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Bangkok's flawed plan to allow foreign land ownership

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From Channel News Asia

Bangkok’s recent proposal to allow foreigners to buy land in Thailand is poorly thought out and will not be the panacea for the Thai economy that the government envisages, say two experts.

BANGKOK: Thailand has long been a popular destination for foreign investment and expatriate retirement but has severely restricted foreigners from owning Thai land.

With Bangkok now keen to attract wealthy investors - especially the Chinese - to aid Thailand’s post-pandemic recovery, the government is contemplating a major change in the laws governing foreign ownership of real estate.

On Jul 15, the government of Prime Minister Prayut Chan-o-cha unveiled a proposed policy to allow foreigners to own land for residential use. The stated goal of the policy is to boost the Thai economy by luring wealthy foreigners to spend and invest in the country.

Foreign nationals who invest 40 million baht (US$1.1 million) in property, securities or funds in Thailand over a period of three years would, starting in September, be permitted to own up to 1 rai (about 1,600 sq m) of land.

On one level, this proposal addresses a clear problem for Thailand: The current supply of residences far exceeds demand. Data from 2020 indicates that there were more than 90,000 unsold condominium units in just the Bangkok metropolitan region.

According to The Bangkok Post, of the roughly 1.5 million condominium units in Thailand, foreigners now own only about 90,000 units. Targeting wealthy investors with high purchasing power might help address this looming real estate crisis.

The proposed change in rules on land ownership aims to augment investment in Thailand by 800 billion baht. The change will likely appeal mainly to prospective Chinese buyers. Already, half of the foreign-owned condominium units in locales such as the resort town of Pattaya are in Chinese hands.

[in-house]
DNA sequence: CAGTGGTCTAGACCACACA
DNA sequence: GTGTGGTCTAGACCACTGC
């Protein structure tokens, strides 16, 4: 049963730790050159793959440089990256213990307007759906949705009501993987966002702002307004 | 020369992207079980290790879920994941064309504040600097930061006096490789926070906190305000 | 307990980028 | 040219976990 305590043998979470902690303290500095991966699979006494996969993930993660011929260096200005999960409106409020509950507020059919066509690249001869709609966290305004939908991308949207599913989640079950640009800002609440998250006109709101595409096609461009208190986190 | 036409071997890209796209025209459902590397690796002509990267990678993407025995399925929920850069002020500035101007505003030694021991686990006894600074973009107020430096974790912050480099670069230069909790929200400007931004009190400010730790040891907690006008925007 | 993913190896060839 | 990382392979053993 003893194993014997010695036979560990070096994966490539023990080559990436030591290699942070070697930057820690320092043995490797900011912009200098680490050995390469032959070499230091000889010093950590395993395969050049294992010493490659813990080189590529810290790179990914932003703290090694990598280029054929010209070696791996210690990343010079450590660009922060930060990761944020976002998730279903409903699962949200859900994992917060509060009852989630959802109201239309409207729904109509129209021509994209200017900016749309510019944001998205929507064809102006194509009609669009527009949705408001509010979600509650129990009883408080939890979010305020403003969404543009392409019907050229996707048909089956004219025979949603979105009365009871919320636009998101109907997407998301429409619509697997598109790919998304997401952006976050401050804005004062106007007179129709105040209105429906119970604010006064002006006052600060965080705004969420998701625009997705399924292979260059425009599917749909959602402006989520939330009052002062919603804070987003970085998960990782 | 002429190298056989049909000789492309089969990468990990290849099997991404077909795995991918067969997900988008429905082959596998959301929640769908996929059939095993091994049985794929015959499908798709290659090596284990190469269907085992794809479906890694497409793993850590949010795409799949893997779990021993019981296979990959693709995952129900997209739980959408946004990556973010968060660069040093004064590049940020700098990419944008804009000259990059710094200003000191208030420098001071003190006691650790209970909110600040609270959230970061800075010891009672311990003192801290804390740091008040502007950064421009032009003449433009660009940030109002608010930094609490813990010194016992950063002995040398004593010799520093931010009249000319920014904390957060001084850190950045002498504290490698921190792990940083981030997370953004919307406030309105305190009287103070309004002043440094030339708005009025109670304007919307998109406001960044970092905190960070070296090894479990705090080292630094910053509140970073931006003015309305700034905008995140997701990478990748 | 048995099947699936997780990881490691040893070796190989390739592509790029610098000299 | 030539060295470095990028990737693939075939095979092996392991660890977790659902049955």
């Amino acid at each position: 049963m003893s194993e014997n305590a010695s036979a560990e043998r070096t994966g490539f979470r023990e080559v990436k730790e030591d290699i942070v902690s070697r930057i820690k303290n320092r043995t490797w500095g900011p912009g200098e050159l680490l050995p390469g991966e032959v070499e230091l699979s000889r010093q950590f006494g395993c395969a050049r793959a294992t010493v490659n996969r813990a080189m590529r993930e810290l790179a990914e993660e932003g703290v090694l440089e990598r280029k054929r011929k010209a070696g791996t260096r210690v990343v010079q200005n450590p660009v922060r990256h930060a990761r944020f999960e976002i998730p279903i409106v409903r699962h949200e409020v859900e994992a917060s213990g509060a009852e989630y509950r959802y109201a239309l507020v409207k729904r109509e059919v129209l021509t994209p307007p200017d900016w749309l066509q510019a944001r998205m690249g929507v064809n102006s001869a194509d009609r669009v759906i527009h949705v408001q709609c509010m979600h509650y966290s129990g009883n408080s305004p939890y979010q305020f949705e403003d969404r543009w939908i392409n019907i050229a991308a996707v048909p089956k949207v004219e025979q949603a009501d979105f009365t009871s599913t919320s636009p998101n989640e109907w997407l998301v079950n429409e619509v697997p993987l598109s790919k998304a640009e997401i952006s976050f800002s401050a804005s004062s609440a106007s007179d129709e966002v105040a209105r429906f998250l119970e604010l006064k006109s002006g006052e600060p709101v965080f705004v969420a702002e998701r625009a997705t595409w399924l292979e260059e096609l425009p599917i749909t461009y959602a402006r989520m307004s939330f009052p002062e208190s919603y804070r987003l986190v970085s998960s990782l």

There is a close link between tourism and investment; many major Chinese cities are short flights away from Bangkok and key Thai cities, which makes the Thai properties potential second homes for wealthy Chinese families.

However, potential Chinese buyers and investors are likely to be more interested in landed property than in condominiums, especially in the main tourist destinations. Ironically, the new policy is likely to see the pool of prospective condominium buyers shrink, as wealthy foreigners - especially in the target Chinese market - will have a more desirable investment option: Land.

The proposed plan may well increase land tax revenue and benefit the Thais fiscally but its political and social ramifications merit careful consideration. Foreigners may begin to invest freely in property, but whether they will reside in the country is another matter. In addition, increased foreign purchases of luxury dwellings will intensify perceptions of inequality and rising land prices will worsen the actual inequality.

These concerns have led the opposition Phuea Thai Party to oppose the scheme. The party reasons that nearly 80 per cent of Thais do not own any land and that allowing foreigners to buy land will benefit the more affluent segments of Thai society with land to sell. It will exacerbate the inequality in land ownership.

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Thailand does not appear comprehend that the China, as well as the rest of the world is in financial distress and this makes it less likely that foreign investment will dig Thailand out of it's financial hole.  This is true for tourism as well.  I don't see either as a panacea for Thai financial doldrums.

As long as Thailand is governed by military people who have little real understanding of economics we're in serious trouble.  Many Thai people are economically distressed and even hungry but the government is more concerned with purchasing fighter jets submarines and other military hardware.  Much like children with their toys they don't see the real problems or deal with them.

Enough of my rambling.

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